Another major character amongst the kids is Jordi. Jordi has osteosarcoma like Leo. He wasn’t supposed to be a patient at this particular hospital. He did some research and found out that Dr. McAndrew (more on him later) is the best, and he wanted to be treated by the best. He goes into the ER and claims to be a patient of Dr. McAndrew. McAndrew is paged, and after a long conversation, agrees to take Jordi on as a patient. Leo and Jordi become roommates, and Leo ends up showing Jordi the ropes of life at the hospital. He kind of regrets it when Jordi and Emma start getting along pretty well. It’s pretty clear, though, that Emma is just hitting on Jordi to make Leo jealous. Leo ends up hosting a big party for Jordi up on the roof of the hospital the night before Jordi is supposed to have leg amputation surgery. I get the sense that while they’ll probably fight over Emma throughout the course of the series, they will always be kindred spirits.

The other major teen character in the show is Kara. She’s a cheerleader who finds herself at the hospital after fainting at practice one day. She’s pretty much the caricature of a high school mean girl, so nobody at school actually likes her very much. She also is a pretty frequent cigarette smoker and drug user. That last characteristic is what caused her to faint. She has an enlarged heart, and she’s going to need a heart transplant sooner rather than later. Thanks to the drug abuse, though, getting a new heart is going to be easier said than done. Kara’s at the hospital for the long haul, and it looks like she’s going to be torn between trying to be the queen bee of her new home and trying to treat others with more kindness.

As for the adult characters, there are three worth mentioning. First there’s Dr. McAndrew. He seems like he could be kind of a womanizer in the “Grey’s Anatomy” mold. Hence the “Mc” last name. Then there’s Nurse Jackson. She’s a little clichéd in the sense that she seems like a hardass, but on the inside, she really cares about the kids on her floor. She puts a lot of thought into roommate pairings, and when Kara puts a sign in her window asking for pizza (she thinks the smell of it might wake Charlie out of his coma), Nurse Jackson has a bunch of pies delivered. There is also Ruben Garcia, an eccentric benefactor to the hospital who lives in the hospital because he is a hypochondriac. He serves as a sounding board and friend to some of the kids.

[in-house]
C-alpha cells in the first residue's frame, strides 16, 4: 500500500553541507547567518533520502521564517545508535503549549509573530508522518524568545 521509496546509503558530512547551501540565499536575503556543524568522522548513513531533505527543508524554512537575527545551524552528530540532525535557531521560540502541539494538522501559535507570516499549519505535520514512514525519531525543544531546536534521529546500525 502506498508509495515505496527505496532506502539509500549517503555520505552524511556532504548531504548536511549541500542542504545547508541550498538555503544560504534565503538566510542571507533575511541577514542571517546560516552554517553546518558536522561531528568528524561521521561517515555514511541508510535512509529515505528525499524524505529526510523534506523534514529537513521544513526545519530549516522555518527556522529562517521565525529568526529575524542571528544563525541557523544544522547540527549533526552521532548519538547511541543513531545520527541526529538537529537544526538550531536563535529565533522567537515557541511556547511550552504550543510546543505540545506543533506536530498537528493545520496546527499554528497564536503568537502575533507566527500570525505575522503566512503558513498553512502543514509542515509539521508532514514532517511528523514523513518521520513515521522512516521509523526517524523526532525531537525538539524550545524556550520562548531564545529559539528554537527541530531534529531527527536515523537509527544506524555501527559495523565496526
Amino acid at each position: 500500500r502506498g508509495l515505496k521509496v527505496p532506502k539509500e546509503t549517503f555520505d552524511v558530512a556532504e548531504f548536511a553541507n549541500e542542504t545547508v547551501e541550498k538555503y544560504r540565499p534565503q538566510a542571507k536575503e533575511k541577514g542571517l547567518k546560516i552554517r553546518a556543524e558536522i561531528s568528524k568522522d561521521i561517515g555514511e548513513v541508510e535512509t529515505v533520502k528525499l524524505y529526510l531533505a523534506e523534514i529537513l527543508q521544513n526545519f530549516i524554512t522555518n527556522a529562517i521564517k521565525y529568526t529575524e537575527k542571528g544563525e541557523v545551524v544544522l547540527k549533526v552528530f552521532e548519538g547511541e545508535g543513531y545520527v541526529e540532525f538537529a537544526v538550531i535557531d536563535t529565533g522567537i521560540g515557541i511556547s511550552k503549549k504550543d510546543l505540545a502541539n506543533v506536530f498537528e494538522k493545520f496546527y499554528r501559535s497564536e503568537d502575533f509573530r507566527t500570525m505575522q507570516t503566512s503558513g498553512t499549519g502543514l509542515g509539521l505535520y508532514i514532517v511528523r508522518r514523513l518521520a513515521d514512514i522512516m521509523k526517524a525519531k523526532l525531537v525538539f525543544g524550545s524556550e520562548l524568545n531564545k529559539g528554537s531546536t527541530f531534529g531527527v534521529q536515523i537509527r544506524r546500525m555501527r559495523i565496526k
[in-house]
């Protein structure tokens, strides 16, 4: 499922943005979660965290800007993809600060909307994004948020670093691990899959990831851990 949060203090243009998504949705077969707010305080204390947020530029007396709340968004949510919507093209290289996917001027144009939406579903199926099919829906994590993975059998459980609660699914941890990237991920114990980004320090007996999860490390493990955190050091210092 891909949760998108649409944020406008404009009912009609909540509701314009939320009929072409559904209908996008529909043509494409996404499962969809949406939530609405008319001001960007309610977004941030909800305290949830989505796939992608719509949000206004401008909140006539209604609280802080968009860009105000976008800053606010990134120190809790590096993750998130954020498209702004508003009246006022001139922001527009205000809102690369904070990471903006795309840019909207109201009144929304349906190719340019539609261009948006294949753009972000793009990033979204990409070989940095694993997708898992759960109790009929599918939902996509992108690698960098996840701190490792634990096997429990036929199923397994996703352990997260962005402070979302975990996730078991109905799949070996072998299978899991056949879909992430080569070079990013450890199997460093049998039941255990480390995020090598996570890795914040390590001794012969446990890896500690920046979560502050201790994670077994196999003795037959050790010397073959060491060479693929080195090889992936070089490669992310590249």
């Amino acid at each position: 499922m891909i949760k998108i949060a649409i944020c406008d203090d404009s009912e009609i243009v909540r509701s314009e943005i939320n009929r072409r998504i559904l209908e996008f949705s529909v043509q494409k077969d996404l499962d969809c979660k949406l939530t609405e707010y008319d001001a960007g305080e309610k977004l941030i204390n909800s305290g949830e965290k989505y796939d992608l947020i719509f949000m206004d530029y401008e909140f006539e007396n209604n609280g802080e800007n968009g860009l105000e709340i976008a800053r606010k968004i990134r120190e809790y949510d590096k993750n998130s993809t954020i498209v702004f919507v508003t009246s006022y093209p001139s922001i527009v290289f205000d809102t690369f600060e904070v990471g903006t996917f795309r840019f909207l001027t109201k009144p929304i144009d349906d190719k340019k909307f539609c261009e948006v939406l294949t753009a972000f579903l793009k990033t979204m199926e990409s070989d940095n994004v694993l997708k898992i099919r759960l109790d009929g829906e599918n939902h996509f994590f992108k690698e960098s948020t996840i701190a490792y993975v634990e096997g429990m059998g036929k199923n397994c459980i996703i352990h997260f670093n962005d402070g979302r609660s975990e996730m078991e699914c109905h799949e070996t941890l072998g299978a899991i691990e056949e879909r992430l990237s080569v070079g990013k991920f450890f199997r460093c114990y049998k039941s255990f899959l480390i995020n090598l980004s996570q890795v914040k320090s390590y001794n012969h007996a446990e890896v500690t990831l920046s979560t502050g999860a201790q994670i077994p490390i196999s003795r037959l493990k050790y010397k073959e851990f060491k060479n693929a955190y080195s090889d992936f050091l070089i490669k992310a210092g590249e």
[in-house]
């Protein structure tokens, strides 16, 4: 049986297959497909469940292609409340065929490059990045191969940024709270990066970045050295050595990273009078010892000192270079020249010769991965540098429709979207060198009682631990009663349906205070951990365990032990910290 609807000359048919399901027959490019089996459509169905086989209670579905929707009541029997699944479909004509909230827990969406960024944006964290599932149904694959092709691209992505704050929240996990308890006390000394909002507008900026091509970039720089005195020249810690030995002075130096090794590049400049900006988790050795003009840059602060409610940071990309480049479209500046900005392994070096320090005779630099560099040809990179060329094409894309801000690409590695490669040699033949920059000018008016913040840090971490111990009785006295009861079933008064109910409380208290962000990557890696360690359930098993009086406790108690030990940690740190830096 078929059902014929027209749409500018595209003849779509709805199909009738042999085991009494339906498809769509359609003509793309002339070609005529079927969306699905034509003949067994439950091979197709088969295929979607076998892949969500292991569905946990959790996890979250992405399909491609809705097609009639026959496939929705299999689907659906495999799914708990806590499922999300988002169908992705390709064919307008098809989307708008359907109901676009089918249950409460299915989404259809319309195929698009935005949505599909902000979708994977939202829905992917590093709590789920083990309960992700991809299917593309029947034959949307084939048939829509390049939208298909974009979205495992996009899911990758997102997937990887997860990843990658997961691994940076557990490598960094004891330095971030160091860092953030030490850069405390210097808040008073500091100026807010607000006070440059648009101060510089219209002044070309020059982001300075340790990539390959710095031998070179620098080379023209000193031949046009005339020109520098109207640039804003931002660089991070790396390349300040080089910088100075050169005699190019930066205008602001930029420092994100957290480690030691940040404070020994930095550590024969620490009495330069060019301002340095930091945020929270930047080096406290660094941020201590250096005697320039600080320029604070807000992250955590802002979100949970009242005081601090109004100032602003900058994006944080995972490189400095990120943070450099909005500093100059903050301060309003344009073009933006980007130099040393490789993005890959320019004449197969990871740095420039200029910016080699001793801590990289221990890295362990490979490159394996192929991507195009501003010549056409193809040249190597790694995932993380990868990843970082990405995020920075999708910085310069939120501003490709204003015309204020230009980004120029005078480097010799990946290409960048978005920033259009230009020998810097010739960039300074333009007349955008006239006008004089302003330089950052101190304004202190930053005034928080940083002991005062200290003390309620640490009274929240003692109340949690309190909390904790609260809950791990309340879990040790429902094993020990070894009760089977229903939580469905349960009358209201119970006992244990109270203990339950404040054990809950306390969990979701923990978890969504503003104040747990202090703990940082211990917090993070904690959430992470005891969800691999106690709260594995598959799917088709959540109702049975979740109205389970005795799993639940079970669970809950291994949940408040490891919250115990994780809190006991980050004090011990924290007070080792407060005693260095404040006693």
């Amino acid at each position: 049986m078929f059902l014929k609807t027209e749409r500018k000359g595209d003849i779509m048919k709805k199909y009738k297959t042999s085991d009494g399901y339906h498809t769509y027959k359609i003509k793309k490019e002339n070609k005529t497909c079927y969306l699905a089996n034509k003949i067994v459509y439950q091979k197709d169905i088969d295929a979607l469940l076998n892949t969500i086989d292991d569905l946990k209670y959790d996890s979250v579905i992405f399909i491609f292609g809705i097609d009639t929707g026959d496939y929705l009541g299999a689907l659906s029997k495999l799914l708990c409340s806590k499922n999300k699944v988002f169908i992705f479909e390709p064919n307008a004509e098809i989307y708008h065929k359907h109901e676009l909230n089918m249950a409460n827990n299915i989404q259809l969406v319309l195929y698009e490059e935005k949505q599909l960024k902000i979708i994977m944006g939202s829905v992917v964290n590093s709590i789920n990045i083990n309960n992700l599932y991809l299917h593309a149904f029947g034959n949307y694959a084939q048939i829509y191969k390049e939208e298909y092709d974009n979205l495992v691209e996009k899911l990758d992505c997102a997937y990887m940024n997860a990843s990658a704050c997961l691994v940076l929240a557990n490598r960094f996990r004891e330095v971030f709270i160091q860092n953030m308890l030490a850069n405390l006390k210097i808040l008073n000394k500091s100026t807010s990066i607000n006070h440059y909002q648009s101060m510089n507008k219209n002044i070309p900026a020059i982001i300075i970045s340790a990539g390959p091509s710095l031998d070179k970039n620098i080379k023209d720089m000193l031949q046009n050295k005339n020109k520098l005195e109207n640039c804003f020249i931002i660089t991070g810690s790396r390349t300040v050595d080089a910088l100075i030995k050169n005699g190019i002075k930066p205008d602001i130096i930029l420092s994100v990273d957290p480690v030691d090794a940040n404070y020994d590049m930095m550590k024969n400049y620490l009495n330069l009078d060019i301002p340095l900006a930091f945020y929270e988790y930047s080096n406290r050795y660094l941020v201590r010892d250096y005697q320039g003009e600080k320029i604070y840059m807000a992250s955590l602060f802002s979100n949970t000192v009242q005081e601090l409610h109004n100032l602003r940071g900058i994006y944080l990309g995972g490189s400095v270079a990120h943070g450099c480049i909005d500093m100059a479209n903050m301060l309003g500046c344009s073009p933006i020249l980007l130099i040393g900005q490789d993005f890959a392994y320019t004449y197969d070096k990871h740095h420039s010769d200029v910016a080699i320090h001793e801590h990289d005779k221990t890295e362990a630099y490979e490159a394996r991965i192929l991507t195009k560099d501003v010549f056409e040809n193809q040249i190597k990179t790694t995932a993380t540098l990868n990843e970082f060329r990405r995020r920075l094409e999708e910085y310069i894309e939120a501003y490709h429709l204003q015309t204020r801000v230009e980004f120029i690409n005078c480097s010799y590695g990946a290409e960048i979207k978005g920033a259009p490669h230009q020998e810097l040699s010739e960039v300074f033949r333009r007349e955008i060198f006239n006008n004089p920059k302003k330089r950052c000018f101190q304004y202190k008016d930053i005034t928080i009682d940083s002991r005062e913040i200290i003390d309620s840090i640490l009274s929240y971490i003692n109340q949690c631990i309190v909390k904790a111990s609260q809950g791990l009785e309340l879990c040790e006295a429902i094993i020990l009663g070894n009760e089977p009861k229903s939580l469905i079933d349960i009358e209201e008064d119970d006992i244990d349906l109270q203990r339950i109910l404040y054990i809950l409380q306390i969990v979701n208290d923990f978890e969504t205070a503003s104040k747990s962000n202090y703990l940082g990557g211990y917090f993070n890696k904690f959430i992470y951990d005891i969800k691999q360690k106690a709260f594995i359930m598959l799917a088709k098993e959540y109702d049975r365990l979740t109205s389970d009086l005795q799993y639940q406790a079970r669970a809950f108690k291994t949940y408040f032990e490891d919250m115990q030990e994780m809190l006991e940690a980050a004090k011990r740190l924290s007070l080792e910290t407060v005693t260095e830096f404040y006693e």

So if you’re looking for a teen drama that has a good mix of lighter moments and very high stakes (these are all kids with serious medical conditions, after all), “Red Band Society” may be worth a watch. Like I said, I personally don’t think I could deal with the emotional wringer this show is likely to put viewers through, but if you’re a fan of real “eat your vegetables” television, you’ll probably be just fine. The pilot at least put a lot of thought and effort into developing the characters. This gives me hope that it isn’t just meant to be a teen angst-fest. The characters are well-drawn and fully three-dimensional. We can only hope that continues throughout the series.

No comments:

Post a Comment